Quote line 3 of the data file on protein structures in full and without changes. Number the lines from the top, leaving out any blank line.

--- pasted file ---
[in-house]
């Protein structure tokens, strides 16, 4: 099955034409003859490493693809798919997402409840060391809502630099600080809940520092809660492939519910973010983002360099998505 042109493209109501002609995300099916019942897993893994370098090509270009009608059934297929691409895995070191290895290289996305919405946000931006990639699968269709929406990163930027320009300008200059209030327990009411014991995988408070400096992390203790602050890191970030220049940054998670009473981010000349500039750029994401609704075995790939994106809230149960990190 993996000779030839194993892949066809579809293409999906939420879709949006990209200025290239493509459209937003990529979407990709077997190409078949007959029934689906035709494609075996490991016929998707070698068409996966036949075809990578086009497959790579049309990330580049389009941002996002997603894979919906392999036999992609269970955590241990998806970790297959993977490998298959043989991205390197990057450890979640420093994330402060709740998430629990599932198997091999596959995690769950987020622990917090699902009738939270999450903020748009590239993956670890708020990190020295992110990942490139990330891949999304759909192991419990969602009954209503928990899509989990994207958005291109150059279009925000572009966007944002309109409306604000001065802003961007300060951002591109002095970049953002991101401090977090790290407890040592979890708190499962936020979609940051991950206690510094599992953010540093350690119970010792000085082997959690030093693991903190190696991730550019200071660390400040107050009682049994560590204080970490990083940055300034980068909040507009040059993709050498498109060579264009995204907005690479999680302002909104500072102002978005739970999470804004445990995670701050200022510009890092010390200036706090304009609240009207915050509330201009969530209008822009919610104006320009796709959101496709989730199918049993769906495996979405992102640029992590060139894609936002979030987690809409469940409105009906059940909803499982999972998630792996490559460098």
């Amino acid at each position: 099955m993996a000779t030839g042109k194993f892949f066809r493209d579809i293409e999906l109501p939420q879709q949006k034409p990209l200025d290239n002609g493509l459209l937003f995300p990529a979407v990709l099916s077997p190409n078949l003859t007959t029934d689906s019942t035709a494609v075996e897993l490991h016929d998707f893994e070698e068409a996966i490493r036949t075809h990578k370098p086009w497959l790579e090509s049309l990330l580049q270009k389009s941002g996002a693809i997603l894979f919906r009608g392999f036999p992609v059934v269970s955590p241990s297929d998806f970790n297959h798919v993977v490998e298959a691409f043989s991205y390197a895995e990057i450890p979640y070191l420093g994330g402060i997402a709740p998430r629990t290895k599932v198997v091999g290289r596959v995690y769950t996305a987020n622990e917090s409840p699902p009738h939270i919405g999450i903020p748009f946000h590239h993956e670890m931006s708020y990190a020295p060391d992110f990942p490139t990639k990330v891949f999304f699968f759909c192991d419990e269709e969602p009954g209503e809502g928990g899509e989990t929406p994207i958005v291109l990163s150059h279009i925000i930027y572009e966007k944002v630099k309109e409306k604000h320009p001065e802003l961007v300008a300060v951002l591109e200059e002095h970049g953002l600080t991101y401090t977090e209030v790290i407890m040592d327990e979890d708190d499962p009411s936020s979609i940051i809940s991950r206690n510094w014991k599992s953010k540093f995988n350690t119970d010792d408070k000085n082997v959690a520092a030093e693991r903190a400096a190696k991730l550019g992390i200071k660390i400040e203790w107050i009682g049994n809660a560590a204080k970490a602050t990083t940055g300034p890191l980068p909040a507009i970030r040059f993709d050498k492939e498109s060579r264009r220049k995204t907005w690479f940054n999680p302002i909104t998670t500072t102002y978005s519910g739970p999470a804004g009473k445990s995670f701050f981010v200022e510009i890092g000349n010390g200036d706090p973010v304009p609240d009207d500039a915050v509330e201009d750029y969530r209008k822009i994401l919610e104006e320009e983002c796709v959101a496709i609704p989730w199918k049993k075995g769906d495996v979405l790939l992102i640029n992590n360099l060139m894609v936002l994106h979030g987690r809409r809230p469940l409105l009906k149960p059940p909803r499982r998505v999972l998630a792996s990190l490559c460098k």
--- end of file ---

């Amino acid at each position: 099955m993996a000779t030839g042109k194993f892949f066809r493209d579809i293409e999906l109501p939420q879709q949006k034409p990209l200025d290239n002609g493509l459209l937003f995300p990529a979407v990709l099916s077997p190409n078949l003859t007959t029934d689906s019942t035709a494609v075996e897993l490991h016929d998707f893994e070698e068409a996966i490493r036949t075809h990578k370098p086009w497959l790579e090509s049309l990330l580049q270009k389009s941002g996002a693809i997603l894979f919906r009608g392999f036999p992609v059934v269970s955590p241990s297929d998806f970790n297959h798919v993977v490998e298959a691409f043989s991205y390197a895995e990057i450890p979640y070191l420093g994330g402060i997402a709740p998430r629990t290895k599932v198997v091999g290289r596959v995690y769950t996305a987020n622990e917090s409840p699902p009738h939270i919405g999450i903020p748009f946000h590239h993956e670890m931006s708020y990190a020295p060391d992110f990942p490139t990639k990330v891949f999304f699968f759909c192991d419990e269709e969602p009954g209503e809502g928990g899509e989990t929406p994207i958005v291109l990163s150059h279009i925000i930027y572009e966007k944002v630099k309109e409306k604000h320009p001065e802003l961007v300008a300060v951002l591109e200059e002095h970049g953002l600080t991101y401090t977090e209030v790290i407890m040592d327990e979890d708190d499962p009411s936020s979609i940051i809940s991950r206690n510094w014991k599992s953010k540093f995988n350690t119970d010792d408070k000085n082997v959690a520092a030093e693991r903190a400096a190696k991730l550019g992390i200071k660390i400040e203790w107050i009682g049994n809660a560590a204080k970490a602050t990083t940055g300034p890191l980068p909040a507009i970030r040059f993709d050498k492939e498109s060579r264009r220049k995204t907005w690479f940054n999680p302002i909104t998670t500072t102002y978005s519910g739970p999470a804004g009473k445990s995670f701050f981010v200022e510009i890092g000349n010390g200036d706090p973010v304009p609240d009207d500039a915050v509330e201009d750029y969530r209008k822009i994401l919610e104006e320009e983002c796709v959101a496709i609704p989730w199918k049993k075995g769906d495996v979405l790939l992102i640029n992590n360099l060139m894609v936002l994106h979030g987690r809409r809230p469940l409105l009906k149960p059940p909803r499982r998505v999972l998630a792996s990190l490559c460098k």